## definitions

$\frac{d[R]}{dt}=-k; [R]=-kt + [R]_{0}; t_{\frac{1}{2}}=\frac{[R]_{0}}{2k}$

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405112316
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Joined: Fri Sep 28, 2018 12:17 am

### definitions

Can someone define zero, first, second order reactions? I thought it had to do with how many components are coming together, but that wouldn't make sense for a zero order rxn.

Chem_Mod
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### Re: definitions

It refers to the exponents on the concentrations. We designate these orders usually in terms of each reactant. So, in something like rate = k[A]0, reaction rate is independent of concentration of A itself. Thus, it's zero order with respect to A. Same idea for other orders.

Kevin ODonnell 2B
Posts: 62
Joined: Fri Sep 28, 2018 12:24 am

### Re: definitions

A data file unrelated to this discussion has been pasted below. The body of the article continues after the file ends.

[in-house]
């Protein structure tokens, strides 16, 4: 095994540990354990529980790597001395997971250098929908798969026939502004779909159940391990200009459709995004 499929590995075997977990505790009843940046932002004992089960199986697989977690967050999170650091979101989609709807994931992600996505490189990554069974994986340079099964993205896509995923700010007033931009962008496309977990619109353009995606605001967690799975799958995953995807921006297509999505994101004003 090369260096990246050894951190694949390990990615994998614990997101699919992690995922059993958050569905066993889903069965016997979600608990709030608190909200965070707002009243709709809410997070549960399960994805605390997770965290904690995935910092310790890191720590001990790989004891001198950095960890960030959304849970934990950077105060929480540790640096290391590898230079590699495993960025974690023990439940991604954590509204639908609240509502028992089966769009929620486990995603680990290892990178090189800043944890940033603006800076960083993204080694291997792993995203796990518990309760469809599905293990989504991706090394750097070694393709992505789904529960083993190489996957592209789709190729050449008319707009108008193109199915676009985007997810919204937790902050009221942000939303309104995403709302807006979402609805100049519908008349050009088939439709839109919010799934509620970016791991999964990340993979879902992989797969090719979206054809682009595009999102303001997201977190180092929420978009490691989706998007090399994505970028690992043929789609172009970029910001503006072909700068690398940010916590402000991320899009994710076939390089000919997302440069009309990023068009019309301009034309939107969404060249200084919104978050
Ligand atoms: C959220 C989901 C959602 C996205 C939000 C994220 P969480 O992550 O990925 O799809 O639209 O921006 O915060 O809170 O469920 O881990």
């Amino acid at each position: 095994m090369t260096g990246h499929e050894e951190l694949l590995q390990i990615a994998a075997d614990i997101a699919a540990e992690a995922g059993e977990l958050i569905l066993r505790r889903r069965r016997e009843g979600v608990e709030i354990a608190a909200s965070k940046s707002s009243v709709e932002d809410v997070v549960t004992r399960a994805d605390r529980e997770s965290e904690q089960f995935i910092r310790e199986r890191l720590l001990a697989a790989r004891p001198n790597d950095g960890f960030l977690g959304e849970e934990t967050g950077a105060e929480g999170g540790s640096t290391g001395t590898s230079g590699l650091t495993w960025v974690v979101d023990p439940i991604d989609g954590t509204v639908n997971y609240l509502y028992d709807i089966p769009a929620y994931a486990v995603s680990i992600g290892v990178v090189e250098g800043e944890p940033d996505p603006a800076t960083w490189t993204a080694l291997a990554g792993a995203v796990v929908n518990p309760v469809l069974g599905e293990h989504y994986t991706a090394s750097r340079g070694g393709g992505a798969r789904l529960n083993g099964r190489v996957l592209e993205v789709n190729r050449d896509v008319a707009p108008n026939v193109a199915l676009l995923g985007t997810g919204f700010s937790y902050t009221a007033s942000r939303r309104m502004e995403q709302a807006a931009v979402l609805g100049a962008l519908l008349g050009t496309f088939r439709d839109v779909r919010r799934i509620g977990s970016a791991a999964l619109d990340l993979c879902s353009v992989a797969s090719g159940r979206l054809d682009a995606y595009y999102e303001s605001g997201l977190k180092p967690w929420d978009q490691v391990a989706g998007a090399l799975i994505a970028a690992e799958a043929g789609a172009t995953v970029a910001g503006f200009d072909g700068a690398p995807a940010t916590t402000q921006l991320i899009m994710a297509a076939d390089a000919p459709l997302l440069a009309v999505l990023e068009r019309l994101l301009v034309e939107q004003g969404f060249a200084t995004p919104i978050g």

I am also led to believe that these values have to be experimentally found, and are not just based off of something you can look at a chemical equation and tell. For example, if you have 1 mol of x that produces 1 mol of product then you have 2 mol of x that produces 2 mol of product you can see this increases by an exponent of 1 so it is of first-order. If you have 1 mol of y that produces 1 mol of product and then have 2 mol of y that produces 4 mol of product then you can see this increases by an exponent of 2 so it is of second-order. Lastly, if you have 1 mol of z that produces 1 mol of product and then you have 2 mol of z that produces 1 mol of product then you can see this increases by an exponent of 0 since it instead just relies on the rate constat thus it is of zero-order.

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